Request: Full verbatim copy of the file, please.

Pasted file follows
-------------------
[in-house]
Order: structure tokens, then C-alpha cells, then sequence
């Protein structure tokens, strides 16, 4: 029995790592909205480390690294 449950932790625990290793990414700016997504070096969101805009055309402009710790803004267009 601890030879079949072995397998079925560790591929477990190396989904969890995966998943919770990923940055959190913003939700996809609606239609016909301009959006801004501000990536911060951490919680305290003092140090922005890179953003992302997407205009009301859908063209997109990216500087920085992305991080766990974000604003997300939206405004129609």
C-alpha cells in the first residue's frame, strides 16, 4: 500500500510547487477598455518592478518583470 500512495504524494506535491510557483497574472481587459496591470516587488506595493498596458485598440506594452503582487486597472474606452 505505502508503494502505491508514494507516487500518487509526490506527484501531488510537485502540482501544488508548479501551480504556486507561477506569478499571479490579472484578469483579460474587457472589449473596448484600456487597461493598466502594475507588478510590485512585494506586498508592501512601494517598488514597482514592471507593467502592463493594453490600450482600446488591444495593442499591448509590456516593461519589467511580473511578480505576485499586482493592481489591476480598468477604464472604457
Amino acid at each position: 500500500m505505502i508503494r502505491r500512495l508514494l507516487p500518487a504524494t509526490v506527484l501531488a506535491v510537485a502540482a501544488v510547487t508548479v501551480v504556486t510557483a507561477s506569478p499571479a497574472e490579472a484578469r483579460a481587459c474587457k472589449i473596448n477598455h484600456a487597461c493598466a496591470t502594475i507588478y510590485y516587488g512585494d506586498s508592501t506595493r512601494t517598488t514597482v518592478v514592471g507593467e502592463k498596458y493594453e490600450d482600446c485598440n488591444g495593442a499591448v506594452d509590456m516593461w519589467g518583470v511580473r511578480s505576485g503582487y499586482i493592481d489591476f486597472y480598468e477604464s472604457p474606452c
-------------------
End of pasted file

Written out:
[in-house]
Order: structure tokens, then C-alpha cells, then sequence
């Protein structure tokens, strides 16, 4: 029995790592909205480390690294 449950932790625990290793990414700016997504070096969101805009055309402009710790803004267009 601890030879079949072995397998079925560790591929477990190396989904969890995966998943919770990923940055959190913003939700996809609606239609016909301009959006801004501000990536911060951490919680305290003092140090922005890179953003992302997407205009009301859908063209997109990216500087920085992305991080766990974000604003997300939206405004129609």
C-alpha cells in the first residue's frame, strides 16, 4: 500500500510547487477598455518592478518583470 500512495504524494506535491510557483497574472481587459496591470516587488506595493498596458485598440506594452503582487486597472474606452 505505502508503494502505491508514494507516487500518487509526490506527484501531488510537485502540482501544488508548479501551480504556486507561477506569478499571479490579472484578469483579460474587457472589449473596448484600456487597461493598466502594475507588478510590485512585494506586498508592501512601494517598488514597482514592471507593467502592463493594453490600450482600446488591444495593442499591448509590456516593461519589467511580473511578480505576485499586482493592481489591476480598468477604464472604457
Amino acid at each position: 500500500m505505502i508503494r502505491r500512495l508514494l507516487p500518487a504524494t509526490v506527484l501531488a506535491v510537485a502540482a501544488v510547487t508548479v501551480v504556486t510557483a507561477s506569478p499571479a497574472e490579472a484578469r483579460a481587459c474587457k472589449i473596448n477598455h484600456a487597461c493598466a496591470t502594475i507588478y510590485y516587488g512585494d506586498s508592501t506595493r512601494t517598488t514597482v518592478v514592471g507593467e502592463k498596458y493594453e490600450d482600446c485598440n488591444g495593442a499591448v506594452d509590456m516593461w519589467g518583470v511580473r511578480s505576485g503582487y499586482i493592481d489591476f486597472y480598468e477604464s472604457p474606452c